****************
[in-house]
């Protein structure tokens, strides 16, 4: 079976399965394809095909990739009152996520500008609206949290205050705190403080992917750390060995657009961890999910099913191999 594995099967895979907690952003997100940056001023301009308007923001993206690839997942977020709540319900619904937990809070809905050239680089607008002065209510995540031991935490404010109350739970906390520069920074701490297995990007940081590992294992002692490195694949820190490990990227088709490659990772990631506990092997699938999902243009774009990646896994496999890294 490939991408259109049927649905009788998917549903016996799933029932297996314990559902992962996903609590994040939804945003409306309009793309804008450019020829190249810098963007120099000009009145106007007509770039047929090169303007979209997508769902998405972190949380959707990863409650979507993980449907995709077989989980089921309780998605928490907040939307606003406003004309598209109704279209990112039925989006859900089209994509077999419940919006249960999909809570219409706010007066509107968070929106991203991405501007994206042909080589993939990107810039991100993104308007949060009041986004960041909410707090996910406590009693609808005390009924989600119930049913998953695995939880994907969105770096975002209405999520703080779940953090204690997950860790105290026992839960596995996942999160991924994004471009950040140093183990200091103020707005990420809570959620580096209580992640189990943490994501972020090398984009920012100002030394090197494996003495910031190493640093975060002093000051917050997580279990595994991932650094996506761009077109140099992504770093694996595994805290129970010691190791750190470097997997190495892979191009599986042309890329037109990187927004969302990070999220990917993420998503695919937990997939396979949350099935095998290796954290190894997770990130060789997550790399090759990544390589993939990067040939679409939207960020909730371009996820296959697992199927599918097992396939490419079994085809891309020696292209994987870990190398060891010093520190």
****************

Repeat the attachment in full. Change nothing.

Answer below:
[in-house]
């Protein structure tokens, strides 16, 4: 079976399965394809095909990739009152996520500008609206949290205050705190403080992917750390060995657009961890999910099913191999 594995099967895979907690952003997100940056001023301009308007923001993206690839997942977020709540319900619904937990809070809905050239680089607008002065209510995540031991935490404010109350739970906390520069920074701490297995990007940081590992294992002692490195694949820190490990990227088709490659990772990631506990092997699938999902243009774009990646896994496999890294 490939991408259109049927649905009788998917549903016996799933029932297996314990559902992962996903609590994040939804945003409306309009793309804008450019020829190249810098963007120099000009009145106007007509770039047929090169303007979209997508769902998405972190949380959707990863409650979507993980449907995709077989989980089921309780998605928490907040939307606003406003004309598209109704279209990112039925989006859900089209994509077999419940919006249960999909809570219409706010007066509107968070929106991203991405501007994206042909080589993939990107810039991100993104308007949060009041986004960041909410707090996910406590009693609808005390009924989600119930049913998953695995939880994907969105770096975002209405999520703080779940953090204690997950860790105290026992839960596995996942999160991924994004471009950040140093183990200091103020707005990420809570959620580096209580992640189990943490994501972020090398984009920012100002030394090197494996003495910031190493640093975060002093000051917050997580279990595994991932650094996506761009077109140099992504770093694996595994805290129970010691190791750190470097997997190495892979191009599986042309890329037109990187927004969302990070999220990917993420998503695919937990997939396979949350099935095998290796954290190894997770990130060789997550790399090759990544390589993939990067040939679409939207960020909730371009996820296959697992199927599918097992396939490419079994085809891309020696292209994987870990190398060891010093520190």